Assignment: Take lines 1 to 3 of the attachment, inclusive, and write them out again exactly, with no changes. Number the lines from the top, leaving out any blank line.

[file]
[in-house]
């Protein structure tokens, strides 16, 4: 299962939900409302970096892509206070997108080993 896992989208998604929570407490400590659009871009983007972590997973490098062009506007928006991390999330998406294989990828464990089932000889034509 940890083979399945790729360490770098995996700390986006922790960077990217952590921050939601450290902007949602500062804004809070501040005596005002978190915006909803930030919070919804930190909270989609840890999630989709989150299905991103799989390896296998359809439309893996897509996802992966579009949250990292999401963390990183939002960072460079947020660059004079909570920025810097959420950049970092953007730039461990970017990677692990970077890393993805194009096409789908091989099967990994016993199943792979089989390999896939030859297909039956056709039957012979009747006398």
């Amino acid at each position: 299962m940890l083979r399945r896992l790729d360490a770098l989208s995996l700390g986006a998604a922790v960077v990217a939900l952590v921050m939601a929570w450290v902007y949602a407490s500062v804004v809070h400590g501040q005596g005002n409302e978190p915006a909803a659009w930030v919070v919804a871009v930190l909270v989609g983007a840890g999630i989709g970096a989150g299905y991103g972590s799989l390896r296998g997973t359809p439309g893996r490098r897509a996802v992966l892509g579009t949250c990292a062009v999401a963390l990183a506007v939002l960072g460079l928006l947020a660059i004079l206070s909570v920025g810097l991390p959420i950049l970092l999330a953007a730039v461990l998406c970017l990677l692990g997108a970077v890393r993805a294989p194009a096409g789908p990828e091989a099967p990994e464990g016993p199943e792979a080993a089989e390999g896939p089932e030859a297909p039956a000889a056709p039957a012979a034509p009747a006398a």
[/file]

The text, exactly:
[in-house]
């Protein structure tokens, strides 16, 4: 299962939900409302970096892509206070997108080993 896992989208998604929570407490400590659009871009983007972590997973490098062009506007928006991390999330998406294989990828464990089932000889034509 940890083979399945790729360490770098995996700390986006922790960077990217952590921050939601450290902007949602500062804004809070501040005596005002978190915006909803930030919070919804930190909270989609840890999630989709989150299905991103799989390896296998359809439309893996897509996802992966579009949250990292999401963390990183939002960072460079947020660059004079909570920025810097959420950049970092953007730039461990970017990677692990970077890393993805194009096409789908091989099967990994016993199943792979089989390999896939030859297909039956056709039957012979009747006398």
């Amino acid at each position: 299962m940890l083979r399945r896992l790729d360490a770098l989208s995996l700390g986006a998604a922790v960077v990217a939900l952590v921050m939601a929570w450290v902007y949602a407490s500062v804004v809070h400590g501040q005596g005002n409302e978190p915006a909803a659009w930030v919070v919804a871009v930190l909270v989609g983007a840890g999630i989709g970096a989150g299905y991103g972590s799989l390896r296998g997973t359809p439309g893996r490098r897509a996802v992966l892509g579009t949250c990292a062009v999401a963390l990183a506007v939002l960072g460079l928006l947020a660059i004079l206070s909570v920025g810097l991390p959420i950049l970092l999330a953007a730039v461990l998406c970017l990677l692990g997108a970077v890393r993805a294989p194009a096409g789908p990828e091989a099967p990994e464990g016993p199943e792979a080993a089989e390999g896939p089932e030859a297909p039956a000889a056709p039957a012979a034509p009747a006398a």